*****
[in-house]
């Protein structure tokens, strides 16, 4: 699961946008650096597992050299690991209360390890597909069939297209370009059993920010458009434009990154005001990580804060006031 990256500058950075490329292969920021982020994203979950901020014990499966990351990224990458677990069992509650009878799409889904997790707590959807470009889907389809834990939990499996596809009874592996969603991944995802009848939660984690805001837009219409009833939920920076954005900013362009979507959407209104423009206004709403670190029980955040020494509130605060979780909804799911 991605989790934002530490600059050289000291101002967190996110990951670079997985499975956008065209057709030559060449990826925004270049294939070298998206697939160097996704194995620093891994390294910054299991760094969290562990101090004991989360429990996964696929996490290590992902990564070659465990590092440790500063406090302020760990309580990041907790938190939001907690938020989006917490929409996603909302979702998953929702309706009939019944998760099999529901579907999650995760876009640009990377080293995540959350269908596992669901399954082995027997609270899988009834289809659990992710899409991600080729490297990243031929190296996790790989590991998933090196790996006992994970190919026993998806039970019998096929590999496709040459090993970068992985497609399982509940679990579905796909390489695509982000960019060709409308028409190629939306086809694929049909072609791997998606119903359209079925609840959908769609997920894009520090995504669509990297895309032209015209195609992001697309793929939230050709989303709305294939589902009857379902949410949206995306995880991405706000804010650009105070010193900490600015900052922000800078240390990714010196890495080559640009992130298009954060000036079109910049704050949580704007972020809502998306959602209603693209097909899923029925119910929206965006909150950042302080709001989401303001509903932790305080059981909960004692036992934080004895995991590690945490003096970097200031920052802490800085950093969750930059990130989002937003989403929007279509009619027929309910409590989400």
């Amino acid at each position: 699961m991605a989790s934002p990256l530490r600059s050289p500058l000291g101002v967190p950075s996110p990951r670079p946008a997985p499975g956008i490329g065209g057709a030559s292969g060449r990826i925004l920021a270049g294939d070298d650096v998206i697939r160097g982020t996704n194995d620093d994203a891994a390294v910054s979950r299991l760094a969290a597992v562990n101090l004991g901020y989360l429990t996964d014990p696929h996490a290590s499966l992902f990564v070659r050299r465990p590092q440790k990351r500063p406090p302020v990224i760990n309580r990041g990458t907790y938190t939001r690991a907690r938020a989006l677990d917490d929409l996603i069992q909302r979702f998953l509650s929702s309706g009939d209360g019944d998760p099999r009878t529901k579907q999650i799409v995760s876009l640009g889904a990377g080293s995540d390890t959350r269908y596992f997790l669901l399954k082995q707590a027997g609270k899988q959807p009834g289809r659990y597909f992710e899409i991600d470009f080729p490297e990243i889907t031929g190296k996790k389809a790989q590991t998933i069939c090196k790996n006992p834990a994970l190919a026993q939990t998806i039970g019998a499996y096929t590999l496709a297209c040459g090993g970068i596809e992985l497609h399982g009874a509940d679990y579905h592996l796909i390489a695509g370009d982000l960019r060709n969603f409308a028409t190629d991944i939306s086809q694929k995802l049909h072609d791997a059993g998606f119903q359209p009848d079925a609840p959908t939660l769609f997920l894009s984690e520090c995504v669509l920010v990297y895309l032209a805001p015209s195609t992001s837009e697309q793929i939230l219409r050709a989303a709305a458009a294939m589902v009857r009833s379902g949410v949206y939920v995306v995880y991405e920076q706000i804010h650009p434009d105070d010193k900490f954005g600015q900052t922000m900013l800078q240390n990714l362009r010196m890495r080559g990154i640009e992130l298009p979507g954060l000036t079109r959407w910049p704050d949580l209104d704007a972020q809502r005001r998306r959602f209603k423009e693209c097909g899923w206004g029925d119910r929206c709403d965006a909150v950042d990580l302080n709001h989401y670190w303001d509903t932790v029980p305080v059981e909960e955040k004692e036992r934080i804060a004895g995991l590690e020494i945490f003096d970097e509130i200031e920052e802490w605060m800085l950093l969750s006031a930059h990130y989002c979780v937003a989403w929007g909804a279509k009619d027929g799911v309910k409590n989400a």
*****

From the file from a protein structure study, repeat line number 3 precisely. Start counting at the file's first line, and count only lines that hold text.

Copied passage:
């Amino acid at each position: 699961m991605a989790s934002p990256l530490r600059s050289p500058l000291g101002v967190p950075s996110p990951r670079p946008a997985p499975g956008i490329g065209g057709a030559s292969g060449r990826i925004l920021a270049g294939d070298d650096v998206i697939r160097g982020t996704n194995d620093d994203a891994a390294v910054s979950r299991l760094a969290a597992v562990n101090l004991g901020y989360l429990t996964d014990p696929h996490a290590s499966l992902f990564v070659r050299r465990p590092q440790k990351r500063p406090p302020v990224i760990n309580r990041g990458t907790y938190t939001r690991a907690r938020a989006l677990d917490d929409l996603i069992q909302r979702f998953l509650s929702s309706g009939d209360g019944d998760p099999r009878t529901k579907q999650i799409v995760s876009l640009g889904a990377g080293s995540d390890t959350r269908y596992f997790l669901l399954k082995q707590a027997g609270k899988q959807p009834g289809r659990y597909f992710e899409i991600d470009f080729p490297e990243i889907t031929g190296k996790k389809a790989q590991t998933i069939c090196k790996n006992p834990a994970l190919a026993q939990t998806i039970g019998a499996y096929t590999l496709a297209c040459g090993g970068i596809e992985l497609h399982g009874a509940d679990y579905h592996l796909i390489a695509g370009d982000l960019r060709n969603f409308a028409t190629d991944i939306s086809q694929k995802l049909h072609d791997a059993g998606f119903q359209p009848d079925a609840p959908t939660l769609f997920l894009s984690e520090c995504v669509l920010v990297y895309l032209a805001p015209s195609t992001s837009e697309q793929i939230l219409r050709a989303a709305a458009a294939m589902v009857r009833s379902g949410v949206y939920v995306v995880y991405e920076q706000i804010h650009p434009d105070d010193k900490f954005g600015q900052t922000m900013l800078q240390n990714l362009r010196m890495r080559g990154i640009e992130l298009p979507g954060l000036t079109r959407w910049p704050d949580l209104d704007a972020q809502r005001r998306r959602f209603k423009e693209c097909g899923w206004g029925d119910r929206c709403d965006a909150v950042d990580l302080n709001h989401y670190w303001d509903t932790v029980p305080v059981e909960e955040k004692e036992r934080i804060a004895g995991l590690e020494i945490f003096d970097e509130i200031e920052e802490w605060m800085l950093l969750s006031a930059h990130y989002c979780v937003a989403w929007g909804a279509k009619d027929g799911v309910k409590n989400a």